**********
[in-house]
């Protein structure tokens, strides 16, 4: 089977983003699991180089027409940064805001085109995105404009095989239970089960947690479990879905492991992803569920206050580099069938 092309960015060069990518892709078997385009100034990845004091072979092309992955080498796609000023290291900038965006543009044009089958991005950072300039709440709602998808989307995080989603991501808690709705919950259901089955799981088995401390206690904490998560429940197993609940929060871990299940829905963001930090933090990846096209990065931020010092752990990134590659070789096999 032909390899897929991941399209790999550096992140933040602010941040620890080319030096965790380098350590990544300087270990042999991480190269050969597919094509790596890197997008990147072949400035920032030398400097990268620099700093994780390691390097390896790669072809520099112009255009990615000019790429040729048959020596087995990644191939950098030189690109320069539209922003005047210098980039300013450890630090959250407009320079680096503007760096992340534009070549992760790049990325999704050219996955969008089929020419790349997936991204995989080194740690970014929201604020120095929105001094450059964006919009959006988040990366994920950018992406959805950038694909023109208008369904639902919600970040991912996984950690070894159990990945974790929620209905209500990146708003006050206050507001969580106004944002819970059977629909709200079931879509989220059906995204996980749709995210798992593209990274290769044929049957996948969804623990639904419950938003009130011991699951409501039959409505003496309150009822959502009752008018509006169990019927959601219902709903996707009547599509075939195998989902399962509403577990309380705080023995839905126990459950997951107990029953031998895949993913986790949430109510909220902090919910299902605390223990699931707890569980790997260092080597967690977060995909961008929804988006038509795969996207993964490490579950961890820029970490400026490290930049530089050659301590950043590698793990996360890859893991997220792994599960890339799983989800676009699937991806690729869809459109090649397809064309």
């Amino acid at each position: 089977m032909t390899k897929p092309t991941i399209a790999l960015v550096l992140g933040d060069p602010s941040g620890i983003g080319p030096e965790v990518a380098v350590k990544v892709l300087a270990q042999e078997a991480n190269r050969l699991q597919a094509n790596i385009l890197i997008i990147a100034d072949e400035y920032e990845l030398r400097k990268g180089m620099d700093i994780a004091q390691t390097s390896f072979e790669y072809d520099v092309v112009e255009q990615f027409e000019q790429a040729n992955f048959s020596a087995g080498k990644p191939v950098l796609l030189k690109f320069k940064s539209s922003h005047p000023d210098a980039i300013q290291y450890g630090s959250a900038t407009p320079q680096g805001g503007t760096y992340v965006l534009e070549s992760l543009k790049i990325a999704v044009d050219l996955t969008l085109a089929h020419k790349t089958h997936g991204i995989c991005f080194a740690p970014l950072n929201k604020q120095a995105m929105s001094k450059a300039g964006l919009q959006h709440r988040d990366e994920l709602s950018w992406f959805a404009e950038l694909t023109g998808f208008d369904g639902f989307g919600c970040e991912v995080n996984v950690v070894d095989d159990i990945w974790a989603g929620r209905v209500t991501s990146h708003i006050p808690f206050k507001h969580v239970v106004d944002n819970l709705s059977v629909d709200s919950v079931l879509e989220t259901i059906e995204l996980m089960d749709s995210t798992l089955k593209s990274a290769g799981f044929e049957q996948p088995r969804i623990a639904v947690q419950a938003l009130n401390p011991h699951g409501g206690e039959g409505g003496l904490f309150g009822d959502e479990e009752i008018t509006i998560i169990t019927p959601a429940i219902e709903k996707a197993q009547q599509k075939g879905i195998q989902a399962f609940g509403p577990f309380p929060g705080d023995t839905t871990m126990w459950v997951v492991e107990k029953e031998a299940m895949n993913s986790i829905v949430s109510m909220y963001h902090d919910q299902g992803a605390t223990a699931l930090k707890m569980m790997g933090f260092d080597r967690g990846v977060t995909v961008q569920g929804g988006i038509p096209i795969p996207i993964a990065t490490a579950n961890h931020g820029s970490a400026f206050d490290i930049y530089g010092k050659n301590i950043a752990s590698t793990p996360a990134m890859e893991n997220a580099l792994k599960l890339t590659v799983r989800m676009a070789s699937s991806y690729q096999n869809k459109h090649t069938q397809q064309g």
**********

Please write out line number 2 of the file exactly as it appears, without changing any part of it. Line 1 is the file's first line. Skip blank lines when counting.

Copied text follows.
């Protein structure tokens, strides 16, 4: 089977983003699991180089027409940064805001085109995105404009095989239970089960947690479990879905492991992803569920206050580099069938 092309960015060069990518892709078997385009100034990845004091072979092309992955080498796609000023290291900038965006543009044009089958991005950072300039709440709602998808989307995080989603991501808690709705919950259901089955799981088995401390206690904490998560429940197993609940929060871990299940829905963001930090933090990846096209990065931020010092752990990134590659070789096999 032909390899897929991941399209790999550096992140933040602010941040620890080319030096965790380098350590990544300087270990042999991480190269050969597919094509790596890197997008990147072949400035920032030398400097990268620099700093994780390691390097390896790669072809520099112009255009990615000019790429040729048959020596087995990644191939950098030189690109320069539209922003005047210098980039300013450890630090959250407009320079680096503007760096992340534009070549992760790049990325999704050219996955969008089929020419790349997936991204995989080194740690970014929201604020120095929105001094450059964006919009959006988040990366994920950018992406959805950038694909023109208008369904639902919600970040991912996984950690070894159990990945974790929620209905209500990146708003006050206050507001969580106004944002819970059977629909709200079931879509989220059906995204996980749709995210798992593209990274290769044929049957996948969804623990639904419950938003009130011991699951409501039959409505003496309150009822959502009752008018509006169990019927959601219902709903996707009547599509075939195998989902399962509403577990309380705080023995839905126990459950997951107990029953031998895949993913986790949430109510909220902090919910299902605390223990699931707890569980790997260092080597967690977060995909961008929804988006038509795969996207993964490490579950961890820029970490400026490290930049530089050659301590950043590698793990996360890859893991997220792994599960890339799983989800676009699937991806690729869809459109090649397809064309």